There is one correcntness and two performance problems with your approach, both connected with running through the problem from the high numbers and down.
For the correctness problem consider the number 91, it has the factorization of 7*13, but your approach would find 7 to be the largest, since 9 < 91**0.5 < 10 < 13, but the correct one ...
if is_prime(divisor) and number % divisor == 0:
that is, if A and B:.
But B is typically false and is quickly computed.
Prefer if B and A:
for divisor in range(int(number ** 0.5) + 1, 0, -1):
you might want to begin with an odd number and then use a stride of -2.
You needn't special case for when number is ...
#define int long long
Not only is redefining int a bad idea, but using long long should be reserved for legacy code. Use <cstdint> and (given the ranges used in this code) std::uint_fast32_t.
if (limit > 2)
if (limit > 3)
... 21 lines ...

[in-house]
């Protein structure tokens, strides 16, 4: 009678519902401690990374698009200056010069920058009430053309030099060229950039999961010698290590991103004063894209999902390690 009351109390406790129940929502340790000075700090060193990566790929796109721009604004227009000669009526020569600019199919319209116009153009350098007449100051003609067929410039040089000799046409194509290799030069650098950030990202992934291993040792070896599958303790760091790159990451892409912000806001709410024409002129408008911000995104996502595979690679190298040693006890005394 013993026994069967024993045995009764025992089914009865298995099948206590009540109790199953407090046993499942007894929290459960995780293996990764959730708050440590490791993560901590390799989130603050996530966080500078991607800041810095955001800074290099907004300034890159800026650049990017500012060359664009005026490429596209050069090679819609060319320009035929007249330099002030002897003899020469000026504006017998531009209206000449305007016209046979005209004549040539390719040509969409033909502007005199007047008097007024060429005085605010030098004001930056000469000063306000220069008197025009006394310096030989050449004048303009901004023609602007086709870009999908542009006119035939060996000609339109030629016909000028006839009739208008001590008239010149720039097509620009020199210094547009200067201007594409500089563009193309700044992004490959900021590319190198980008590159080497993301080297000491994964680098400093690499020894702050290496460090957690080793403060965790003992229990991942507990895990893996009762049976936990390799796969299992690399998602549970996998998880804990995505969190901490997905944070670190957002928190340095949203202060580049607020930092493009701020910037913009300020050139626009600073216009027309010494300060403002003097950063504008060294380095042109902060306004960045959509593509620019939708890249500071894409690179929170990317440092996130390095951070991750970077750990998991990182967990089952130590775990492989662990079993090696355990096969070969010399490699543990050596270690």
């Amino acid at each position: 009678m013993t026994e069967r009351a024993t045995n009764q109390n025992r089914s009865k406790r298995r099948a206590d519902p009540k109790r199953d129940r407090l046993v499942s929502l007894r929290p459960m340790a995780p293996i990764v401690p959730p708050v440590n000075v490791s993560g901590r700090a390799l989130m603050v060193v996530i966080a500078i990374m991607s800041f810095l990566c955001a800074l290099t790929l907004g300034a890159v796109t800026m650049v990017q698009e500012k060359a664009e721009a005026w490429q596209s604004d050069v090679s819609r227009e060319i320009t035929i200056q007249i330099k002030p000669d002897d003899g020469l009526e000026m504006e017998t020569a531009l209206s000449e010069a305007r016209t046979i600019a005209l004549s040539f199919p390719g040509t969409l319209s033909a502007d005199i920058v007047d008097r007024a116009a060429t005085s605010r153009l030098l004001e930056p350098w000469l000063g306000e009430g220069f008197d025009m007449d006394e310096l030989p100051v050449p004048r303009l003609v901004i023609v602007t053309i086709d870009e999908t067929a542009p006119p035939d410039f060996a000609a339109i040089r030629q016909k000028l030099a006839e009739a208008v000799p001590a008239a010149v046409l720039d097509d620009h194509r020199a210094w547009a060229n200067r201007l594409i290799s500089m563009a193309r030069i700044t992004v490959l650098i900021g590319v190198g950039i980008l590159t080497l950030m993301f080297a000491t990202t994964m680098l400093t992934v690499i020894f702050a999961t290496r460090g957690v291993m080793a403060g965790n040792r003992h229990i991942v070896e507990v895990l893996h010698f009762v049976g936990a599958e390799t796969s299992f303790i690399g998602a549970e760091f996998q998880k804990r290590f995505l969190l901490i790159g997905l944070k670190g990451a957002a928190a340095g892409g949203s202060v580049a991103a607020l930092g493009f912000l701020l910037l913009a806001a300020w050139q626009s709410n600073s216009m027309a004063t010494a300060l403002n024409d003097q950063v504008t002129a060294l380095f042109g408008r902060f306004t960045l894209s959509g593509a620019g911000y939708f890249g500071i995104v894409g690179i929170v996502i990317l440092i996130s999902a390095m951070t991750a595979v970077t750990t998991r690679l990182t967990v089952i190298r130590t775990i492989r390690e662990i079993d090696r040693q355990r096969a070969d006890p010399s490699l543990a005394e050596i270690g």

for(int i=sieve._Find_first();i< ...
Here are a few things you could try...
Including those mentioned by @tinstaafl
I think that you can avoid a lot of the computations. I had a brief look at the Wikipedia page, it seems that you are otherwise properly following the algorithm.
#pragma GCC target (...
It may well be more efficient to compute std::sqrt(max) once upfront than to multiply n * n every time around the loop.
Removing an element by value from the set is O(log n), where n is the set size at the time. This will likely make this method slower than writing to elements in a fixed-size storage (such as a std::vector that's never resized), and ...
I'm not sure what your optimizations are doing(comments would be nice), but I did notice several inefficiencies:
Never include a calculation in the limit test in a for loop. It get's re-calculated on every iteration. In this case set the limit to sqrt(limit). the calculation is kind of expensive but it's done only once.
The same goes for the iteration ...
Your function prime_sum() does three things.
It computes primes up to a limit
It sums up the computed primes
It prints out the sum.
What are the odds the next Euler problem will use prime numbers? You’re going to have to write and re-write your sieve over and over again if you keep embedding it inside other functions. Pull it out into its ...